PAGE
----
|Difficulty: Intermediate 4|
|Cost ($): 5|
Time required:It will take an hour to set up the experiment, and an hour to conduct it.
Availability of materials:Easily found
Boys have a shorted response time than girls.
Response time refers to the amount of time the body takes to respond to a stimulant. The body may react with a reflex action. For example, when a person touches something hot, or when his/her finger is pierced by a sharp thorn, he or she will naturally pull away from the hot or sharp object without having to think about it. How quickly a person reacts to external stimuli which is anticipated, also provides us with an indication of his/her response time. The stimuli that a person reacts to may be audible or visual. For example, how long does it take for a sprinter to take off from the starting line when the gun is fired? How quickly can a goalkeeper jump for the ball when a player from the opposing team takes a penalty kick? A popular method of ascertaining a person's response time is the "Ruler drop test", which we will be using for our experiment.
When a person responds to a visual stimulus, he/she co-ordinates his/her hands and eyes during the entire process of responding. Hand-eye coordination is a skill that human beings learn naturally from a young age. Hand-eye coordination is very important for human survival: humans need it in order to avert danger, to build homes, to harvest food and to acquire new skills. We use this skill in almost all of our daily activities: we use it when we make coffee, to write, to drive, in sports or for playing computer games. The eye processes bits of information and sends it to the brain. The brain processes these bits of information. It sends a signal to the hand through our nervous system and the muscles in our hands contract accordingly, to produce a desired response.
The materials required for the experiment are as follows:
- 20 boys and 20 girls aged 15
- a ruler
- writing materials
1. For this experiment, the independent variable is the participants’ gender. The dependent variable is the participants’ response time when it comes to catching a ruler that has been dropped. Measure how far the ruler falls before it is caught by the participants. The constants (control variables) are to be the weight of the ruler and the participants’ age.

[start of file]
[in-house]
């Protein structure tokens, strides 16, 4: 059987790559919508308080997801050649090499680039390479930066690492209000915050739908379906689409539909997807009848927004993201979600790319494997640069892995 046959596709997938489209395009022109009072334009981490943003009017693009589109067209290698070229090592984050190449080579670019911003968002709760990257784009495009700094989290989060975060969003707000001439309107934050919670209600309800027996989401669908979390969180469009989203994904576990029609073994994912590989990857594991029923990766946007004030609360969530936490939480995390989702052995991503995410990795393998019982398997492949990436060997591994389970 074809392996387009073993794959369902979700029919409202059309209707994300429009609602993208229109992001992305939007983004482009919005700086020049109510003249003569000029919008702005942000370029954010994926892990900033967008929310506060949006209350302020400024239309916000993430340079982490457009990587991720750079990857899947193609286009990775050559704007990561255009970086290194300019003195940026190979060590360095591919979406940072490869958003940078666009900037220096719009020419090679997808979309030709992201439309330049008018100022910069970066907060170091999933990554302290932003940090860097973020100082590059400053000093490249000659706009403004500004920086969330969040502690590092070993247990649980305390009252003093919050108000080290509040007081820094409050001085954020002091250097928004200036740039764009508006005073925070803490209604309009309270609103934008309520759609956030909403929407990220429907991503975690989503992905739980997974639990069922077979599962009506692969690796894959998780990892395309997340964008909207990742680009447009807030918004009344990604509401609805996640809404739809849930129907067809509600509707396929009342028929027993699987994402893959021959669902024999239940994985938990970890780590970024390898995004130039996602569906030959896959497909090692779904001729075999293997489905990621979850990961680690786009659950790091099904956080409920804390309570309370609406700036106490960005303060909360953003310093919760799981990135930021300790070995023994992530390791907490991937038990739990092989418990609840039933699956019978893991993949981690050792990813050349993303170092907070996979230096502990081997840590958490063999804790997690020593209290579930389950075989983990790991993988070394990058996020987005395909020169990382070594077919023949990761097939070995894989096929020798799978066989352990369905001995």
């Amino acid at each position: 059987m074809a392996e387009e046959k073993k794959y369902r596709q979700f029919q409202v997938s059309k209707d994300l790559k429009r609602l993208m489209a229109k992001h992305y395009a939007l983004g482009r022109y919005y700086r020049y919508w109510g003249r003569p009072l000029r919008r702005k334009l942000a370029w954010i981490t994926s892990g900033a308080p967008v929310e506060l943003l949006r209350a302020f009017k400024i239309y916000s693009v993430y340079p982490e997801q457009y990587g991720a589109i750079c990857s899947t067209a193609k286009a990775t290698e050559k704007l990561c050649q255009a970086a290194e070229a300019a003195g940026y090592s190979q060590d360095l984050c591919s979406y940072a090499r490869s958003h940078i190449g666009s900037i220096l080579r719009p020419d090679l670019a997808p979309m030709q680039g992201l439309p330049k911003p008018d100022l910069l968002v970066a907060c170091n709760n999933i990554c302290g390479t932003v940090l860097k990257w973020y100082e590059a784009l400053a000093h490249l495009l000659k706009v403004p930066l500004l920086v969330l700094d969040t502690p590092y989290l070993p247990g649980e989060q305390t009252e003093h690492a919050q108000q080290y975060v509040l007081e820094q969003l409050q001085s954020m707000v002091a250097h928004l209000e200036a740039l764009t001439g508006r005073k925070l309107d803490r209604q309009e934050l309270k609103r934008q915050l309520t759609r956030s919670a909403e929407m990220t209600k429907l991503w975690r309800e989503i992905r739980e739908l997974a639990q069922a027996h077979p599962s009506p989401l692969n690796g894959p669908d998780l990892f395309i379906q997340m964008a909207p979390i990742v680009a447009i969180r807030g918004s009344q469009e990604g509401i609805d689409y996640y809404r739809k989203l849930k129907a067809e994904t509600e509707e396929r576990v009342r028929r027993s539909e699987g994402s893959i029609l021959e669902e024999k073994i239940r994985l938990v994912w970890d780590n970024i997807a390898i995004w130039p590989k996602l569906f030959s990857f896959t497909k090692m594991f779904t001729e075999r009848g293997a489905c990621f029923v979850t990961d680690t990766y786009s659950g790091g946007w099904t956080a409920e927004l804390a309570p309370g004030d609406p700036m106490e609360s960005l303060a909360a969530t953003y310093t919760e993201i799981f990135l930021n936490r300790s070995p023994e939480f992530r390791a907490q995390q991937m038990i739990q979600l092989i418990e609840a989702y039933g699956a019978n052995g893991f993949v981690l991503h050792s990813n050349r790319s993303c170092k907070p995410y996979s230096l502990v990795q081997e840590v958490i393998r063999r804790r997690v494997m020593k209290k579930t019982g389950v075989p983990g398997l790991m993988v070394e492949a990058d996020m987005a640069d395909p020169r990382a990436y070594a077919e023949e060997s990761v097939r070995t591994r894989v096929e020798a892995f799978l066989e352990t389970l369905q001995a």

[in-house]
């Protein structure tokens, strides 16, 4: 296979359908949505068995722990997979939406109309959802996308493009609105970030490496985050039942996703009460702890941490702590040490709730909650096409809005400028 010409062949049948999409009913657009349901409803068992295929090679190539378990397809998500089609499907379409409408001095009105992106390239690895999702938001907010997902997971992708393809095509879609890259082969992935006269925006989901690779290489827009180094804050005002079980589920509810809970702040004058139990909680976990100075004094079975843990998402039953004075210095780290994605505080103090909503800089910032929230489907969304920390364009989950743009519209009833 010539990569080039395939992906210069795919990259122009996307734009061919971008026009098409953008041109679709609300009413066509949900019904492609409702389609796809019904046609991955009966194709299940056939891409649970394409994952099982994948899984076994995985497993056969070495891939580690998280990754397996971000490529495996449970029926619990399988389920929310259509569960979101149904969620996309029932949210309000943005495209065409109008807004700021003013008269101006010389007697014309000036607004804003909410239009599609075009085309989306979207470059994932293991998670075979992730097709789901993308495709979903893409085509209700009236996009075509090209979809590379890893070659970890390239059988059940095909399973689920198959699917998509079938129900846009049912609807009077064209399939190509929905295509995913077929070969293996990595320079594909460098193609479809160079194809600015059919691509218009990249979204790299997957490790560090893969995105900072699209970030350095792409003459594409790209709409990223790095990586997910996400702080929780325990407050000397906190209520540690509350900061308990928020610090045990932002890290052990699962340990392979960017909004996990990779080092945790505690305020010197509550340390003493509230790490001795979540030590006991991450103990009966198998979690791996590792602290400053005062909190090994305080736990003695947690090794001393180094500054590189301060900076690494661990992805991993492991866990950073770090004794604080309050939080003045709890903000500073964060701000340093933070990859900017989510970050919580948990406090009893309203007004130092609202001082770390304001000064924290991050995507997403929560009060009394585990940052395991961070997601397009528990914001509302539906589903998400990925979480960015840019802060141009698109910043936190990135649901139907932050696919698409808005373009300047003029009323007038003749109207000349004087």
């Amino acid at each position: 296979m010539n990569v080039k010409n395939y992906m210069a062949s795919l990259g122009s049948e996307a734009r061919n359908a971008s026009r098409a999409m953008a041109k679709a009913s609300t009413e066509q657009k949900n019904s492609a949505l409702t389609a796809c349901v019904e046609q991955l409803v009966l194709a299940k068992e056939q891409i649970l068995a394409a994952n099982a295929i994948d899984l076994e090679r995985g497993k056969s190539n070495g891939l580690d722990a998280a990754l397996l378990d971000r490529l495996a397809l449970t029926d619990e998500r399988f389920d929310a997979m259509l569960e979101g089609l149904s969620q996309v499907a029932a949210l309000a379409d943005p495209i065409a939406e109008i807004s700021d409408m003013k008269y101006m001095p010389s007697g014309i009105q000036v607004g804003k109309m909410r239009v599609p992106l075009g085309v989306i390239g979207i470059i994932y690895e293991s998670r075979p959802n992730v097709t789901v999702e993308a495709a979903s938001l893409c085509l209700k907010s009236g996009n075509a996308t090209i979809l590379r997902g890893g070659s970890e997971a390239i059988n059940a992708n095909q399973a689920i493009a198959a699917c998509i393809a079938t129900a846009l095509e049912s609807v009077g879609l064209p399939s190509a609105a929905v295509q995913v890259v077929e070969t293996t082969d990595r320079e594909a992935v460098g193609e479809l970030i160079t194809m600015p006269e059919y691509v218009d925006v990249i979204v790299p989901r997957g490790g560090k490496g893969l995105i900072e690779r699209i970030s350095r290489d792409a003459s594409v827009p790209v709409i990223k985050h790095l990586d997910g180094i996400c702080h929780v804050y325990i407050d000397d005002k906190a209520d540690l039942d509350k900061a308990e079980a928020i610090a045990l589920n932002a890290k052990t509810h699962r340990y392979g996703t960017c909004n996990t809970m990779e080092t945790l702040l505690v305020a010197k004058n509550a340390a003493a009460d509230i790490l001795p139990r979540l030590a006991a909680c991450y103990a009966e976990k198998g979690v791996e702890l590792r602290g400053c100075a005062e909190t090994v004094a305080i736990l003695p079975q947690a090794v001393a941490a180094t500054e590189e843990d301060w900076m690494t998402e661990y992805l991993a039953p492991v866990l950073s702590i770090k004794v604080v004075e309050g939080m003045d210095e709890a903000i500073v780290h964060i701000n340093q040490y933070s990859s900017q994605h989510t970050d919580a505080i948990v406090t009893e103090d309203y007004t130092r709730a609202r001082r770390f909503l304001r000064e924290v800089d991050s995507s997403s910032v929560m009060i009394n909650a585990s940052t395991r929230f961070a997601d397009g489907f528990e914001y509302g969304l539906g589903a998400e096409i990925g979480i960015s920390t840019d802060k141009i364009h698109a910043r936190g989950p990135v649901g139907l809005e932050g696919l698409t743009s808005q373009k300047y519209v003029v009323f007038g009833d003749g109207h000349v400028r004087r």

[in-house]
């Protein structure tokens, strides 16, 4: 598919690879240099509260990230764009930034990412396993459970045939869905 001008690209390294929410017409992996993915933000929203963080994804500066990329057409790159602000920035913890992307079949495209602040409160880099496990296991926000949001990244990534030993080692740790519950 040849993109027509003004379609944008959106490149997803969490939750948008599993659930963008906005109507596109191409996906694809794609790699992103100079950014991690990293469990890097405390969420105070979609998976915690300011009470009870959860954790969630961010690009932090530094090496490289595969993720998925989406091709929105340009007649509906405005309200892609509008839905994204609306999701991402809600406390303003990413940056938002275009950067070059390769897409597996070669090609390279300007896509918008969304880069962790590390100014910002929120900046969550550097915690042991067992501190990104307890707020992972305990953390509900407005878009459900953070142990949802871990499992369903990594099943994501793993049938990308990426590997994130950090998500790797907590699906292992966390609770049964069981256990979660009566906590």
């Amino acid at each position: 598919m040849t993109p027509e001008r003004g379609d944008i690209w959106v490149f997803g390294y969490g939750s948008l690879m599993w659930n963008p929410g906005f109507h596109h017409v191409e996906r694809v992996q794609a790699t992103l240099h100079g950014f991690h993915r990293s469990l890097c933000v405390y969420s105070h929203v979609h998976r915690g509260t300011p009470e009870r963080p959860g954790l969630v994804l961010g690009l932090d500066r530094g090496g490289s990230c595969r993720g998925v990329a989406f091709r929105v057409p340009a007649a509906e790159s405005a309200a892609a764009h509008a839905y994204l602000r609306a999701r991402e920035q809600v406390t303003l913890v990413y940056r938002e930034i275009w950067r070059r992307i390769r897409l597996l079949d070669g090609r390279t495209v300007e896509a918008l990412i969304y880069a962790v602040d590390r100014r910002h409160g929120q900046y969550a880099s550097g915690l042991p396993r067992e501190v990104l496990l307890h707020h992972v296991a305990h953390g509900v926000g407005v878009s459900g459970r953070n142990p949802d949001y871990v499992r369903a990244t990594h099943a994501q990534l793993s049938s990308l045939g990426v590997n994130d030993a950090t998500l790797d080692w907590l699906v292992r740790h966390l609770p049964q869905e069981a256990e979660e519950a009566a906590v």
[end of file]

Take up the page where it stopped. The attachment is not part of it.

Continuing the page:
2. The first participant is to position his/her thumb and his/her index finger in a horizontal “V” shape.
3. Hold the ruler between the participant’s 2 fingers. The tester should hold the tip of the ruler and the base or the “0 cm mark” should be nearer to the participant than the tester. The participant’s fingers should not touch the ruler. Tell the participant that the tester will drop the ruler, and that he/she is to catch it using his/her 2 fingers.
4. Release the ruler such that it falls vertically. The participant is to catch the ruler using his/her thumb and index fingers. Record the distance the ruler falls before it is caught.
5. Repeat the test 5 times with each participant. For each participant, calculate the average distance the ruler falls before he/she catches it. Record this in the table below.
6. Repeat procedures 2, 3, 4 and 5 with the rest of the participants.
The boys responded more quickly than the girls.
The hypothesis holds true: the boys had a shorter response time than the girls.
Hand-eye coordination is very important for human survival. It enables humans to respond quickly to danger. People are able to know when they are possibly in danger through their auditory sense - for example, when they hear an approaching vehicle sounding its horn or when they hear an explosion. Danger can be perceived visually too: for example, people know when an object is hurled at them.
Engage participants who are more senior .
Have the participants use their non-dominant hand (i.e. get right handers to use their left hand and vice versa for left handers) and observe any difference in results.
How fast are you? - http://faculty.washington.edu/chudler/chreflex.html
Hand Eye coordination - Http://en.wikipedia.org/wiki/Eye%E2%80%93hand_coordination
Hand-eye coordination, Encyclopedia of Psychology, Apr 06, 2001